Remembering the Vietnam War

May 3, 2015

Forty years ago, the U.S. ended its war in Vietnam, but we're still fighting over its legacy - in foreign policy and military strategy, and also in books and movies. But there's one question Americans rarely ask: what does the war mean to the Vietnamese themselves?  We'll hear several perspectives, and Errol Morris reflects on his classic documentary about Robert McNamara and the Vietnam War.

  1. Taking Revenge Against Coppola's "Apocalypse Now"

    Americans are still fighting over the legacy of the Vietnam War, but one perspective is missing: the Vietnamese experience. Novelist Viet Thanh Nguyen provides a Vietnamese perspective.

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  2. A Vietnamese Doctor's Unforgettable Diary

    In 1969, Frederic Whitehurst was a military intelligence officer burning documents in Vietnam. Then he stumbled on the remarkable diary of North Vietnamese Dr. Dang Thuy Tram. Defying orders, he saved her diary, which later became one of the bestselling books in Vietnamese history.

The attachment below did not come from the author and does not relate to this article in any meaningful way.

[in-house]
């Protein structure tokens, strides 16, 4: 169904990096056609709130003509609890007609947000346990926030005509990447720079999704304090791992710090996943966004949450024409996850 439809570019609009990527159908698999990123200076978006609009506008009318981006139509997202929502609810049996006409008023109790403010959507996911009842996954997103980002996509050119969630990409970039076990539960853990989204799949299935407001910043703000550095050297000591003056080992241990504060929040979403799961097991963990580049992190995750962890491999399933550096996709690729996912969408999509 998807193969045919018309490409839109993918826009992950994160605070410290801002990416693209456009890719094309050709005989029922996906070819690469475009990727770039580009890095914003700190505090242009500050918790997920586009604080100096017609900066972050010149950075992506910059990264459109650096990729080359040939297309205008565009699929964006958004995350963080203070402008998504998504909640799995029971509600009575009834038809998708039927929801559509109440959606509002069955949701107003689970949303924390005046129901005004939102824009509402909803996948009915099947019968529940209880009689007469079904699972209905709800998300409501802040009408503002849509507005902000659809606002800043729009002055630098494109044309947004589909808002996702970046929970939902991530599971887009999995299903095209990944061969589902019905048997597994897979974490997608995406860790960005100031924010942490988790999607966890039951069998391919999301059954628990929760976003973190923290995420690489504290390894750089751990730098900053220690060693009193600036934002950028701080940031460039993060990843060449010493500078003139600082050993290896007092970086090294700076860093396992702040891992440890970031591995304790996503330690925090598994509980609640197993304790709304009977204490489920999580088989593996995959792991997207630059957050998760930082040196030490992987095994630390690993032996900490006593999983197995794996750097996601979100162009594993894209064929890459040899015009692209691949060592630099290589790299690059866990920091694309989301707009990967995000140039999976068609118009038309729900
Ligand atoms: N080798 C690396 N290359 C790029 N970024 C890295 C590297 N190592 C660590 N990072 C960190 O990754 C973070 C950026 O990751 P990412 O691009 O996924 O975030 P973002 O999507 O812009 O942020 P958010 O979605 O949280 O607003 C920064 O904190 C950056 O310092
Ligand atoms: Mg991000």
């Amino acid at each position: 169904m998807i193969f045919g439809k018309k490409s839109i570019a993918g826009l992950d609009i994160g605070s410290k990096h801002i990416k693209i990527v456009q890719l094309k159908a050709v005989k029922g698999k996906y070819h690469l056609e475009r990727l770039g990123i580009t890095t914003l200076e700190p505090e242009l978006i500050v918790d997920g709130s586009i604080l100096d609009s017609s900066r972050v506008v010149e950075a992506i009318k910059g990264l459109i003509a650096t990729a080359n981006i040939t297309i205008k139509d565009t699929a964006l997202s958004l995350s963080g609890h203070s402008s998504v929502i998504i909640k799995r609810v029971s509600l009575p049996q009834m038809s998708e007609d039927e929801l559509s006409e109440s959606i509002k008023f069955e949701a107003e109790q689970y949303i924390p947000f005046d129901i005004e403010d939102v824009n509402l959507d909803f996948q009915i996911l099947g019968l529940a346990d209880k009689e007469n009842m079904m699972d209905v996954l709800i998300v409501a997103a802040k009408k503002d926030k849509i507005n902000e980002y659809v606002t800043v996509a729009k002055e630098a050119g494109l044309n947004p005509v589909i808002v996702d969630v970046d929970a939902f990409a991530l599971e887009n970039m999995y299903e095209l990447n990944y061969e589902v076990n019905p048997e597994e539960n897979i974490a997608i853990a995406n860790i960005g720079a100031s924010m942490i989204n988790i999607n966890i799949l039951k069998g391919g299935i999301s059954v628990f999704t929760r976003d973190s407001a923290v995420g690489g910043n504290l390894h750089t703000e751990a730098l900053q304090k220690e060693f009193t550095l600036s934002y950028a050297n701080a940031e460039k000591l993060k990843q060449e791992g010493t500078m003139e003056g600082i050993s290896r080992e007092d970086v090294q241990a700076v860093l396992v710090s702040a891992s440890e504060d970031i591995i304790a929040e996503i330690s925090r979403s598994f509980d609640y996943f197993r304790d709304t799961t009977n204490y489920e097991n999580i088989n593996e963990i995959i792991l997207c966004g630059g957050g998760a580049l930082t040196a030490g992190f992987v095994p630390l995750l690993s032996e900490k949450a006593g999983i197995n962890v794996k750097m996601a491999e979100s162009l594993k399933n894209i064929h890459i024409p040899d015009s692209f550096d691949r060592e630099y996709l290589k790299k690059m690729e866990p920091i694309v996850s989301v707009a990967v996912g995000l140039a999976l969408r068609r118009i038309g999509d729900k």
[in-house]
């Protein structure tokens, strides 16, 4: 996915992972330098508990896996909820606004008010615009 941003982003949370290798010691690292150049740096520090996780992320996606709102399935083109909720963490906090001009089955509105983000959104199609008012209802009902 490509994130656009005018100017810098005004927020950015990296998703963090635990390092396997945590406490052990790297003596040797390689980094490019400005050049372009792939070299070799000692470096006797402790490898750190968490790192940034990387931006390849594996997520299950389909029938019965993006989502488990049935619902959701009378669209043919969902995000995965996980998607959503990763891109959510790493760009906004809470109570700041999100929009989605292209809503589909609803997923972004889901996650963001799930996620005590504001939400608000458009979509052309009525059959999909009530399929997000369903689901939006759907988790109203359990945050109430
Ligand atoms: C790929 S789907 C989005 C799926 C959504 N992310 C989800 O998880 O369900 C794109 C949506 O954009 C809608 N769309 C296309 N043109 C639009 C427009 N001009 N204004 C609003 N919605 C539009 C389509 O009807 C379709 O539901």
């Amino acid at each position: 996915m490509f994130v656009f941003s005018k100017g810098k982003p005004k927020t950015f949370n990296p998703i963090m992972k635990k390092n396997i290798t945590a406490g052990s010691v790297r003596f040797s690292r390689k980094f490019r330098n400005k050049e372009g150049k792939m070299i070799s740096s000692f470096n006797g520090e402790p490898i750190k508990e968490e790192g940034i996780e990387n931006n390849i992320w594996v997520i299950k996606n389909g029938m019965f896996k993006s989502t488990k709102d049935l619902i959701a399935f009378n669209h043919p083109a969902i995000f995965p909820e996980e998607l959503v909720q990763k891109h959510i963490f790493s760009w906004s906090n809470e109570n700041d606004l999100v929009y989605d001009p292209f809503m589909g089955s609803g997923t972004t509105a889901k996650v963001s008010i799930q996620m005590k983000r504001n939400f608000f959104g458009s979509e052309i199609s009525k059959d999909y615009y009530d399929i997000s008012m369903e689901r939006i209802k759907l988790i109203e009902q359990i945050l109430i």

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  3. How Soldiers Cope with Killing

    Karl Marlantes is a decorated U.S. Marine who was awarded two Purple Hearts for his service in Vietnam. He's also spent the last 40 years coping with the trauma of what he experienced in Vietnam. He says combat requires soldiers to overcome their natural aversion to killing.

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  4. War Criminal?

    Late in lafe, former Defense Secretary Robert McNamara admitted the Vietnam War was a huge mistake, but he always avoided questions of personal responsibility. Docmentary filmmaker Errol Morris reflects on McNamara's struggle with his own conscience.

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  5. Paul Beatty on "The Nazi and the Barber"

    Paul Beatty recommends a novel by German-Jewish Holocaust survivor Edgar Hilsenrath.

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  6. The Man Who Invented Chemical Weapons

    One hundred years ago, Fritz Haber invented the first chemical weapon and convinced the German army to use it. His wife Clara, also a chemist, fiercely opposed her husband's project. When she couldn't stop it, she committed suicide. Judith Claire Mitchell tells the story in her tragic and yet funny novel "A Reunion of Ghosts."

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